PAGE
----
Nine former patients of an Australian obesity surgeon have won the right to sue him for damages done to them during surgery.
The patients claim they suffered serious injuries after undergoing bilio-pancreatic diversion surgery.
Brisbane Supreme Court Justice Roslyn Atkinson on Thursday ruled the nine could have an extension of time in which to bring actions against Gold Coast surgeon Dr Michael Russell Mark Broadbent.
She also allowed seven of the nine patients an extension of time in which to bring damages actions against the Allamanda Private Hospital.
There are other actions against Dr Broadbent but they were brought within the allowable time.
In April, the nine former patients who had surgery several years ago asked for an extension of time because their claim fell outside the three-year time limit that applies in medical negligence cases in Queensland.
Earlier this year, the 67-year-old Dr Russell Broadbent was forced to retire and banned from ever seeking medical registration again.
The Health Practitioners Tribunal found Dr Broadbent had shown unsatisfactory professional conduct when two of his patients died of complications. Their families have already been given the right to sue him.
Outside court, lawyer Sarah Atkinson said her clients were delighted with receiving permission to proceed with the claims, which could run into the millions of dollars.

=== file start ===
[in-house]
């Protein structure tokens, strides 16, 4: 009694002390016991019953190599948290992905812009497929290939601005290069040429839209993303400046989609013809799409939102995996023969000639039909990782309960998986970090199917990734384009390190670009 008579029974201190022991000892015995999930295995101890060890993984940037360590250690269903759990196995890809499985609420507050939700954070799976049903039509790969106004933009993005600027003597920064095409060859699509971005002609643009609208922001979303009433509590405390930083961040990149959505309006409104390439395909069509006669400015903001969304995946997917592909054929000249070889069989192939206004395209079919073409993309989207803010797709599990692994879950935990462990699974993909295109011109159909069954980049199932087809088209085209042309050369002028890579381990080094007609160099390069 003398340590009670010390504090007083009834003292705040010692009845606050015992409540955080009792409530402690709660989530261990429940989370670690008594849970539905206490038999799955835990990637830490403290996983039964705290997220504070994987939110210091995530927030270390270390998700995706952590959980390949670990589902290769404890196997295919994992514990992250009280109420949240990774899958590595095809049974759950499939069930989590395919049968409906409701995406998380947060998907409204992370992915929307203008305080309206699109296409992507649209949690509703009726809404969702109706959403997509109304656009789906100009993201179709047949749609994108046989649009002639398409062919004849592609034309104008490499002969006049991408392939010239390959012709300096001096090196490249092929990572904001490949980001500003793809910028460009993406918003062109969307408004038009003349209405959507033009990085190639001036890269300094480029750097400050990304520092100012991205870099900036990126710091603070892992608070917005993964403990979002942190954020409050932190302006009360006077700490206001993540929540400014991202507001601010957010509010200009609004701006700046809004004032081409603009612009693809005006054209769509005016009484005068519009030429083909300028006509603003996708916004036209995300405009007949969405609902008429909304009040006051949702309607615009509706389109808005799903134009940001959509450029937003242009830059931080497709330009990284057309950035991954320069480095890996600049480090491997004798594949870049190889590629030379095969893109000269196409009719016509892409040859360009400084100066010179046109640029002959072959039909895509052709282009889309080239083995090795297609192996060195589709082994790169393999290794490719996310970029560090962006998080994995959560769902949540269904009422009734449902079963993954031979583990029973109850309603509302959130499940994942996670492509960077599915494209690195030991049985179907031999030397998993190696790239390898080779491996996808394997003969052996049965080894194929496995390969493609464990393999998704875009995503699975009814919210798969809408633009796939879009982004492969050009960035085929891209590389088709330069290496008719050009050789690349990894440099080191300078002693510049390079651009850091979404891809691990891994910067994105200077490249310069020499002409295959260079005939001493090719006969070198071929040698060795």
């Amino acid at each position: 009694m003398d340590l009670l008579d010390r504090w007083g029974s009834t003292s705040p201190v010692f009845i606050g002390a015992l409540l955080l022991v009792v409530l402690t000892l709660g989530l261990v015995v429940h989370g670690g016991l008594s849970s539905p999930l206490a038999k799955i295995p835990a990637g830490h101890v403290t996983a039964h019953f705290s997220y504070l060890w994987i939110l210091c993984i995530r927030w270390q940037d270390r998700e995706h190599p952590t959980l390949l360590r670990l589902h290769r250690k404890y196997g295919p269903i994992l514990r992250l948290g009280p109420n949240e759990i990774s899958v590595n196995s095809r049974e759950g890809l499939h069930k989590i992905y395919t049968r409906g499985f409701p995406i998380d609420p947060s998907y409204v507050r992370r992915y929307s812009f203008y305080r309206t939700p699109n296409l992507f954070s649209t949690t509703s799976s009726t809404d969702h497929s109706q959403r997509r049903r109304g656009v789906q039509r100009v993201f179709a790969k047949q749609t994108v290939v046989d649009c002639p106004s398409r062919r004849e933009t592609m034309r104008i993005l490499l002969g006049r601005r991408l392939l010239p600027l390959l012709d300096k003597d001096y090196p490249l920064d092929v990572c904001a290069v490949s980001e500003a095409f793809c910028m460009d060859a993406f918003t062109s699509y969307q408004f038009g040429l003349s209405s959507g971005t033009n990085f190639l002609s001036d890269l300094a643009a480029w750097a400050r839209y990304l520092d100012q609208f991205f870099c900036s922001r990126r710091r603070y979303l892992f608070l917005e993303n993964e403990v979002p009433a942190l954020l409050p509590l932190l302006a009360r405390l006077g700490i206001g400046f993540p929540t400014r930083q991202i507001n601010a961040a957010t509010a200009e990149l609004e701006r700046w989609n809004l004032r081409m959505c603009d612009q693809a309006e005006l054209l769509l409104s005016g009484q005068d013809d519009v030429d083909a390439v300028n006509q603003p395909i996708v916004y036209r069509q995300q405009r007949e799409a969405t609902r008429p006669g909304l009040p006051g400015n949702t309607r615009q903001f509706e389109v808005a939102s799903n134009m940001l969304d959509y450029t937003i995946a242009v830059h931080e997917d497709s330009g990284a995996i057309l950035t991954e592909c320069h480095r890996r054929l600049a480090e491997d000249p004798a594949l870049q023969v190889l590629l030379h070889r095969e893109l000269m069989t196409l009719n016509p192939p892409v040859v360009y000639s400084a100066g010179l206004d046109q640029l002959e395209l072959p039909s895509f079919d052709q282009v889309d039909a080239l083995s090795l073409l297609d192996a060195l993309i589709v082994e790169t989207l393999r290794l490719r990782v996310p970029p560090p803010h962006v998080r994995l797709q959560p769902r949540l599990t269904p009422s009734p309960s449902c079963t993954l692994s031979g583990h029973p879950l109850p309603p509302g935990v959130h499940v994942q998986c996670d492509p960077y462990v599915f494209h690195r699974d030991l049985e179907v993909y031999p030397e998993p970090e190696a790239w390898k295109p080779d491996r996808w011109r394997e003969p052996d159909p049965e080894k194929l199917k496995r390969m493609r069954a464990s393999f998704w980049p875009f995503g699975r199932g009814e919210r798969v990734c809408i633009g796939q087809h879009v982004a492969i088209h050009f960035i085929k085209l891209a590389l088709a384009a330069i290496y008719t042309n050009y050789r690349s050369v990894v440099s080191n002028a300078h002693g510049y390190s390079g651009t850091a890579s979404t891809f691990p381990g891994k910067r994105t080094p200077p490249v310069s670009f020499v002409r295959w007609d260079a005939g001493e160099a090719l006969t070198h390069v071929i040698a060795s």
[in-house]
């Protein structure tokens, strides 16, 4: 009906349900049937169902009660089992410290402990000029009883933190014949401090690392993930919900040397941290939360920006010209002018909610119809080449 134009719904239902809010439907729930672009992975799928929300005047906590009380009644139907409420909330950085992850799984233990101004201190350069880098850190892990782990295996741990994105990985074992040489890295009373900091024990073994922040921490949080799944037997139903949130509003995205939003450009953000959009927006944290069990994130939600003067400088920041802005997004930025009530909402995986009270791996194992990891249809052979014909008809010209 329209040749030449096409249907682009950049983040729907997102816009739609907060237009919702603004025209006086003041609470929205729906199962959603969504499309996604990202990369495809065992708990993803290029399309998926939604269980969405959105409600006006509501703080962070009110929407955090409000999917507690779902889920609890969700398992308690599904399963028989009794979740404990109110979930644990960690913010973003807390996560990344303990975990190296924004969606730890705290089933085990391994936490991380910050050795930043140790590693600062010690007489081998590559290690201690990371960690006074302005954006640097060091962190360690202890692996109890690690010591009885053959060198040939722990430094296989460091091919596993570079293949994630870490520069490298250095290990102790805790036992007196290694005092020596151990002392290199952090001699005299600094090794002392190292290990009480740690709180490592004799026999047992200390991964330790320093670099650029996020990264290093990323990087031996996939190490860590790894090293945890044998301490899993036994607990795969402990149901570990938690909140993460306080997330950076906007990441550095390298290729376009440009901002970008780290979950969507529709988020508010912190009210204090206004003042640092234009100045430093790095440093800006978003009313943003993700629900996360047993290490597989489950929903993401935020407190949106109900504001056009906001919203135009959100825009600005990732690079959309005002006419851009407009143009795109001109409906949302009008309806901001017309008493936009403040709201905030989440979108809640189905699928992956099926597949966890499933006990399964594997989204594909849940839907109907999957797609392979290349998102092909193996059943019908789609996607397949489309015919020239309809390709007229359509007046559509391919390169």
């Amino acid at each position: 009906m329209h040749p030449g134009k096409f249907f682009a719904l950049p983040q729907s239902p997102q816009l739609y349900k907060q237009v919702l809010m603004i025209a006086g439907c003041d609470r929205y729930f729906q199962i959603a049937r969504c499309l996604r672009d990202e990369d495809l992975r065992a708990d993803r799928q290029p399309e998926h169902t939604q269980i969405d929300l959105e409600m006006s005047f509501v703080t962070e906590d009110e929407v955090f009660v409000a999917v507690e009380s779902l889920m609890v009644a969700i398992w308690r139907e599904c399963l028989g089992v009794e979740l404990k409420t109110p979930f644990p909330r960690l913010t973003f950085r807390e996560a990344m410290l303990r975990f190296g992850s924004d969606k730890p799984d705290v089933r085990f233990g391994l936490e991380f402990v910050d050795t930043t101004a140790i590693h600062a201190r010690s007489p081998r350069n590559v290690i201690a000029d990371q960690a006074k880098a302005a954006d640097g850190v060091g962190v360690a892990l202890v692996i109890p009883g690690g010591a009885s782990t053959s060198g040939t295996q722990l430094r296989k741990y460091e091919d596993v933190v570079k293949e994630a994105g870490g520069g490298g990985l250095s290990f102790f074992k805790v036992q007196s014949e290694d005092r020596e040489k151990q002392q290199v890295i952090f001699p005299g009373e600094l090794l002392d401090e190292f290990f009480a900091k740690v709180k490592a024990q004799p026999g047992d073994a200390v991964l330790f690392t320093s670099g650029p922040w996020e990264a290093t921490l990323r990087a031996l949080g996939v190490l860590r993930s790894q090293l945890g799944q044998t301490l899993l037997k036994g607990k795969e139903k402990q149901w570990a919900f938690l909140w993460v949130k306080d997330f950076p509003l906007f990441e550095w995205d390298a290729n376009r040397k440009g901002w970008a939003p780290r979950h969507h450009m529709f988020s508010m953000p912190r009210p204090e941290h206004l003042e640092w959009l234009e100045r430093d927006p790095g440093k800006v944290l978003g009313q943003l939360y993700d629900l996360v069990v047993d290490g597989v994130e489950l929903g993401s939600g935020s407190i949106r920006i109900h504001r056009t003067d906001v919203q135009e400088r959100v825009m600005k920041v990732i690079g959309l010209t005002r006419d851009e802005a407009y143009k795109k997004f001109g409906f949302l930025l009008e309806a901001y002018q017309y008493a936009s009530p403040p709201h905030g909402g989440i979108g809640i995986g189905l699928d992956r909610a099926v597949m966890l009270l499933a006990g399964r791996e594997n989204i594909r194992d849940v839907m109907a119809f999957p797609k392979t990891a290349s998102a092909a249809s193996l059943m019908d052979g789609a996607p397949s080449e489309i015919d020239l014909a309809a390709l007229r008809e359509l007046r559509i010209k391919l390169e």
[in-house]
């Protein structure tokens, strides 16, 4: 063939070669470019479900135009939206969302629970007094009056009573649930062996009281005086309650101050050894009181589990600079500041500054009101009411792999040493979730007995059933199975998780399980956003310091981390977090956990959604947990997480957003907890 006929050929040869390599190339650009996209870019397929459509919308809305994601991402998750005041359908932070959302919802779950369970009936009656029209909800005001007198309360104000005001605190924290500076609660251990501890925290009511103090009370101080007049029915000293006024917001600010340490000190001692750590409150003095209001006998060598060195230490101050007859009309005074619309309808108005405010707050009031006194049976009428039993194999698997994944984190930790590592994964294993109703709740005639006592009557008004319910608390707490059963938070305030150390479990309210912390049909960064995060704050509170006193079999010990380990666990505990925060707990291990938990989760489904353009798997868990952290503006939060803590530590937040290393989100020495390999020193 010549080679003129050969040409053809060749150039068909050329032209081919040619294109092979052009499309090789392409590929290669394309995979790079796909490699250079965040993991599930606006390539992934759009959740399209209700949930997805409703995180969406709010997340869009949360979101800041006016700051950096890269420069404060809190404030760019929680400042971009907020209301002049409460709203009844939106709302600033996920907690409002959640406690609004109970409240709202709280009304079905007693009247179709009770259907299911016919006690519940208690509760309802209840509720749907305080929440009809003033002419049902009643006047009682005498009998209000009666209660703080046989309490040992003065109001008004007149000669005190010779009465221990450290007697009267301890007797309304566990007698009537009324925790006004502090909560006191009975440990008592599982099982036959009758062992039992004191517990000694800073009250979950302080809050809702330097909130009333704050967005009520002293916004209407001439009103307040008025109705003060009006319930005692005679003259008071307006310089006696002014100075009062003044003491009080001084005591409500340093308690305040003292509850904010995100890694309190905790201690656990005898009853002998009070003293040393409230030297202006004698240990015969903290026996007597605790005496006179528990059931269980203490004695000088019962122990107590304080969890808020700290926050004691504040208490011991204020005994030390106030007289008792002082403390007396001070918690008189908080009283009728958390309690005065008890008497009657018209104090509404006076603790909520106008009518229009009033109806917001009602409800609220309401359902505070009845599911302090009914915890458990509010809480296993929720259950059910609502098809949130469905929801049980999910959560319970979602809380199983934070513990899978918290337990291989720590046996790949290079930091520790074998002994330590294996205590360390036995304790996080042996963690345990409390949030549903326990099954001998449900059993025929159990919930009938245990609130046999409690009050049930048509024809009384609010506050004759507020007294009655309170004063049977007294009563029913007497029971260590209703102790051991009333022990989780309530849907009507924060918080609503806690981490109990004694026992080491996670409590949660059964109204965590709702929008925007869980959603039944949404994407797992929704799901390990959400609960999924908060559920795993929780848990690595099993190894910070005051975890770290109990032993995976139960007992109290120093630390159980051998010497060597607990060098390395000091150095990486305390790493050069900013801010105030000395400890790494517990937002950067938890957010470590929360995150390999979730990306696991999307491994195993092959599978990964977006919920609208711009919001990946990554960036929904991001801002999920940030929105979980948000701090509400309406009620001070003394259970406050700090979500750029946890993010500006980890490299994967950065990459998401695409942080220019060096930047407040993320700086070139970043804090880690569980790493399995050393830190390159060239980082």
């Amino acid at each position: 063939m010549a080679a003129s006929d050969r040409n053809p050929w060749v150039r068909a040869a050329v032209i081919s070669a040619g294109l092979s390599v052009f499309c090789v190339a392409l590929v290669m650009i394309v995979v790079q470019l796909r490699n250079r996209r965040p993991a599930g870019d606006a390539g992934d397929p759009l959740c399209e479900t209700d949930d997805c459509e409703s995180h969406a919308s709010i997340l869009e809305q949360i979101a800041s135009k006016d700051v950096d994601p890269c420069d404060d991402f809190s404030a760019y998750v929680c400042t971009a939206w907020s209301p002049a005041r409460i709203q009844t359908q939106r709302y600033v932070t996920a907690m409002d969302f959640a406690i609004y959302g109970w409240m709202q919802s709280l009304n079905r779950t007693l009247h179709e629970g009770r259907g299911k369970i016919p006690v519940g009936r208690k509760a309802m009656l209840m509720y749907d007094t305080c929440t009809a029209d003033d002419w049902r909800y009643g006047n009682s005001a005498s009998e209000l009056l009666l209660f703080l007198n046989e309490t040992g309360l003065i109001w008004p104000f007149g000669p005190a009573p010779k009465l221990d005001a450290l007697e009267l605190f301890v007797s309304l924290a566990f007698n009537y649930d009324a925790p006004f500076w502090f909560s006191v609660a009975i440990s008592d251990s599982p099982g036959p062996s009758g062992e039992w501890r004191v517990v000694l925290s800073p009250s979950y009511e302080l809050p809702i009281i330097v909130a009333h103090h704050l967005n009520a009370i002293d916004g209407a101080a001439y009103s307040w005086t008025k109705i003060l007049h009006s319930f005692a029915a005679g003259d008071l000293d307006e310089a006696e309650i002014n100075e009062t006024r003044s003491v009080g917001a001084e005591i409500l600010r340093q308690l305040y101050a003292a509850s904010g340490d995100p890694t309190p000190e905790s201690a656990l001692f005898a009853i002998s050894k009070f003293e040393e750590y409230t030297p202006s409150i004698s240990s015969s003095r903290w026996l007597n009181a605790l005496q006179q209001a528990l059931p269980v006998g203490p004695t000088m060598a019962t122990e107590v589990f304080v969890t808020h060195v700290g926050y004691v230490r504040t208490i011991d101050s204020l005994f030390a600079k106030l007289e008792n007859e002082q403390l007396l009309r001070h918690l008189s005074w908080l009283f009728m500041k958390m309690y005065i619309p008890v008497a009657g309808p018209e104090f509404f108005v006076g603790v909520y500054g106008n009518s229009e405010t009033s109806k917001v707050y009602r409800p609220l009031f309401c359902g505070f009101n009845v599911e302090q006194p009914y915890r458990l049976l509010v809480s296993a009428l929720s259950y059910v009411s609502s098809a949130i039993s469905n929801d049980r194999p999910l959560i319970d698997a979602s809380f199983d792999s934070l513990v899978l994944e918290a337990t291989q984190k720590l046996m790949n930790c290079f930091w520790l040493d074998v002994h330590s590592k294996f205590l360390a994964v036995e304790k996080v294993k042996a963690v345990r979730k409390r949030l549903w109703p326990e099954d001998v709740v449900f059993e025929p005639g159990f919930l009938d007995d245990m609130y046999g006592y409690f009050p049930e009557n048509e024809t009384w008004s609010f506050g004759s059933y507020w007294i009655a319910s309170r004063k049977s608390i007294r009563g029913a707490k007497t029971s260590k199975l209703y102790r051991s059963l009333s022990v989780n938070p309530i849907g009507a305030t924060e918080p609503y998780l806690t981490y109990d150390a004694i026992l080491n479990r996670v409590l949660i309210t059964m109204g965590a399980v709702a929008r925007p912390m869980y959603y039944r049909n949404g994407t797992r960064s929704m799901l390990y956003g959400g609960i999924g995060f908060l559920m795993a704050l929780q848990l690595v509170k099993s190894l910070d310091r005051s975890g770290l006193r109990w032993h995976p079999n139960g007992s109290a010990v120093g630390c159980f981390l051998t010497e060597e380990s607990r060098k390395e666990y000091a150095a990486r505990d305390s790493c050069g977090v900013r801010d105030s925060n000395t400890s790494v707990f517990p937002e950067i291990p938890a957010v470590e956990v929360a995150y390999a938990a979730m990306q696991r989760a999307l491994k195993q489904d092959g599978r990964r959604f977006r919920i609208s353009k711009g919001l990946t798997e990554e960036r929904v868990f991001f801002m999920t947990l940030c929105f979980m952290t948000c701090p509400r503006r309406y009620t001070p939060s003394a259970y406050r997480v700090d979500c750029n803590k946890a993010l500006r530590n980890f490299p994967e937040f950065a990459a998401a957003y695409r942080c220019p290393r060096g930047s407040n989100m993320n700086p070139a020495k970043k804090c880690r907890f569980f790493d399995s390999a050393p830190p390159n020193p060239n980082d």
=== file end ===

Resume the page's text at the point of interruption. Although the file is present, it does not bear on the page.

"It's really good news because it means that we can now hopefully proceed to reach fair settlements for our clients to try to get them compensation for the horrific things that they've been through in the last few years, and hopefully start to put an end to this terrible saga for each of them," Ms Atkinson said.
"Our clients have been horrifically injured ... across the nine cases it would run into several million dollars."
Ms Atkinson said the patients she is representing have a range of major injuries.
"They range from significant fatigue, malnutrition, bowel problems, in a few cases brain injuries, and most of them have an inability to work and an inability to lead a normal life," she said.
Patient Gail Shaw, who suffered stroke-like symptoms and now has trouble speaking and walking, was in court to hear the decision.
"I lost weight but it wasn't really worth the trouble it caused," she said.
The matter will now go to mediation, with parties expected to meet before March.
Dr. Broadbent is appealing the findings of unsatisfactory professional conduct against him.